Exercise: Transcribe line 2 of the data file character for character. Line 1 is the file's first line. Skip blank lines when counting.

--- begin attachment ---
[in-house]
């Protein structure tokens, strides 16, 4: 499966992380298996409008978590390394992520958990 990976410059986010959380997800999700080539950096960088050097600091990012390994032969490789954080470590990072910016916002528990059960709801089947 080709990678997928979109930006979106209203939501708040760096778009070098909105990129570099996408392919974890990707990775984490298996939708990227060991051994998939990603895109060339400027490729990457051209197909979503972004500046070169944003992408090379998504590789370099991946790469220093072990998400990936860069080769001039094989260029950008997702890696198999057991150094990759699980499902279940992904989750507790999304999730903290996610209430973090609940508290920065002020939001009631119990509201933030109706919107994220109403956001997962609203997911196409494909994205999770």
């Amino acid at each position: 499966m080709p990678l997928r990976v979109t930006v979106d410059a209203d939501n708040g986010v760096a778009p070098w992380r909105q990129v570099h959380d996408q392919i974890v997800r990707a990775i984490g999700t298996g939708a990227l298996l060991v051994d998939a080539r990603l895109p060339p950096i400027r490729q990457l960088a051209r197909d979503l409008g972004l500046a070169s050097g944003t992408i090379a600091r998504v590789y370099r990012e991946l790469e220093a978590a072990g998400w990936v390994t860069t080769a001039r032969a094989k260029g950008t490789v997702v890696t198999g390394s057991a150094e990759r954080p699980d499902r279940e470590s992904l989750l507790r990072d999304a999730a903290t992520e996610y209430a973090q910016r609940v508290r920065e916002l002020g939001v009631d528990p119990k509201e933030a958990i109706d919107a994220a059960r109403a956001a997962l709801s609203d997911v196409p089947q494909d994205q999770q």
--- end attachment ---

């Protein structure tokens, strides 16, 4: 499966992380298996409008978590390394992520958990 990976410059986010959380997800999700080539950096960088050097600091990012390994032969490789954080470590990072910016916002528990059960709801089947 080709990678997928979109930006979106209203939501708040760096778009070098909105990129570099996408392919974890990707990775984490298996939708990227060991051994998939990603895109060339400027490729990457051209197909979503972004500046070169944003992408090379998504590789370099991946790469220093072990998400990936860069080769001039094989260029950008997702890696198999057991150094990759699980499902279940992904989750507790999304999730903290996610209430973090609940508290920065002020939001009631119990509201933030109706919107994220109403956001997962609203997911196409494909994205999770």